Article Text

Download PDFPDF

Nursing skill mix and patient outcomes
  1. Jack Needleman
  1. Correspondence to Dr Jack Needleman, Department of Health Policy and Management, UCLA Fielding School of Public Health, 650 Charles E. Young Dr. S., Room 31-236B CHS, Los Angeles, CA 90095-1772, USA; needlema{at}

Statistics from

Request Permissions

If you wish to reuse any or all of this article please use the link below which will take you to the Copyright Clearance Center’s RightsLink service. You will be able to get a quick price and instant permission to reuse the content in many different ways.

In hospitals, the nursing staff typically represent the largest single element of cost, and nursing is frequently treated as a cost centre rather than a core service line. Efforts to contain hospital costs often involve cutting nursing care, reducing the number of nurses or replacing some professional nursing staff with staff such as licensed practical nurses, nurses' aides and other assistive personnel.

Substantial evidence from studies in the USA, Europe and other countries relates lower nurse staffing and higher nurse workloads to adverse patient outcomes such as mortality, infections, falls and longer lengths of stay. Longer stays, which increase hospital costs, may result from increased adverse events lengthening admissions or delays in care due to nurses being unable to complete their work or prepare patients for discharge.1–13

The consequences of relying more heavily on staff less educated than the professional nurse, using a lower skill mix, remain less well studied. Studies from the USA and Canada, often focusing on the mix of professional nurses (registered nurses) and licensed practical nurses have consistently found lower skill mix to also be associated with higher rates of adverse outcomes and longer length of stay.7 ,14–17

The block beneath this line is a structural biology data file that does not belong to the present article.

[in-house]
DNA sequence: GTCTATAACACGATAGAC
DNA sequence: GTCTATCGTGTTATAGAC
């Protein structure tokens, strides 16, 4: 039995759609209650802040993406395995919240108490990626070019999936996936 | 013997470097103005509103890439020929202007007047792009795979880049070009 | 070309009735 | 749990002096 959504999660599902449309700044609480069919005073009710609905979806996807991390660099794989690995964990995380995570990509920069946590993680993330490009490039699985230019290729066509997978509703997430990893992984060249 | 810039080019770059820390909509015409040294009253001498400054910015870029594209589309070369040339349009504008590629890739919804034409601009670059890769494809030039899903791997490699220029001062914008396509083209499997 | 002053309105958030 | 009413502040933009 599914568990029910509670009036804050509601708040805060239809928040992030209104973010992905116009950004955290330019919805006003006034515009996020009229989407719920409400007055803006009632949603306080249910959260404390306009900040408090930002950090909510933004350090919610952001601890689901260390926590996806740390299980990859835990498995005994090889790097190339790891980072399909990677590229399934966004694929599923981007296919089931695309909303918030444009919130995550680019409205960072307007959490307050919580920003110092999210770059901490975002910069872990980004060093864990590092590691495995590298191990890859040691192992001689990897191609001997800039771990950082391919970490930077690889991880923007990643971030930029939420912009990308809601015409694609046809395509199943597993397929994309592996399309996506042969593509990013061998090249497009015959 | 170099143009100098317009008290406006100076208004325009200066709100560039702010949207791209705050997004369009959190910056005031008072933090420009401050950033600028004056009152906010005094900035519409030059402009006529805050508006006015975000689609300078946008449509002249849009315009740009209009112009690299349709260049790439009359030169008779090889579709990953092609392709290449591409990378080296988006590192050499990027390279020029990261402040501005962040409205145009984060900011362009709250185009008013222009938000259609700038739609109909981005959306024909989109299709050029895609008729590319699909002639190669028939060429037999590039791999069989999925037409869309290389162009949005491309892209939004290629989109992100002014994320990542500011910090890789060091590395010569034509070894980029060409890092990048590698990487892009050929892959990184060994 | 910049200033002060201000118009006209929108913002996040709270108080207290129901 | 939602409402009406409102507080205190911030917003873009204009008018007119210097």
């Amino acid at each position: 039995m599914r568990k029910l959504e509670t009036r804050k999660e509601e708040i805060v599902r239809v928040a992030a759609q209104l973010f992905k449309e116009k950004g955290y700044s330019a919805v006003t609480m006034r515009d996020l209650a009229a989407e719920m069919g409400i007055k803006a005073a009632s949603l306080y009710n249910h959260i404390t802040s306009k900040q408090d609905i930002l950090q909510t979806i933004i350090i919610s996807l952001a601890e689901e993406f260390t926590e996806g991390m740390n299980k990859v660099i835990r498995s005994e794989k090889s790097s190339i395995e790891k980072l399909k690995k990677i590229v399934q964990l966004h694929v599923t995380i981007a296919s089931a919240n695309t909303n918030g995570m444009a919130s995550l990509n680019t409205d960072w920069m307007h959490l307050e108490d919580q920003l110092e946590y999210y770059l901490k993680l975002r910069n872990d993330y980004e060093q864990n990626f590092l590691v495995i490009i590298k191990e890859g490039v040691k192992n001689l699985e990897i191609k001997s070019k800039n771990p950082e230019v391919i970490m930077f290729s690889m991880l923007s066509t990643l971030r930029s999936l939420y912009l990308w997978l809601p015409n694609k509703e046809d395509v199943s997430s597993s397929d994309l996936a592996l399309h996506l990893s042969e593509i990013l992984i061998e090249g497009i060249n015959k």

Aiken et al18 examine the association of skill mix with mortality, patient ratings of hospitals, nurse-reported frequency of adverse patient outcomes and nurse job dissatisfaction and burnout, using data from hospitals in six European countries. They find substantial variation across medical-surgical units in the proportion of professional nurses among direct care nursing personnel (which include professional nurses, licensed practical nurses, nursing assistants and other job categories that vary across their six country sample) and that this variation in skill mix is associated with patient mortality, patient perceptions of care and nurse judgements of quality and frequency of adverse outcomes.

A strength of this study …

View Full Text


  • Competing interests None declared.

  • Provenance and peer review Commissioned; internally peer reviewed.

Linked Articles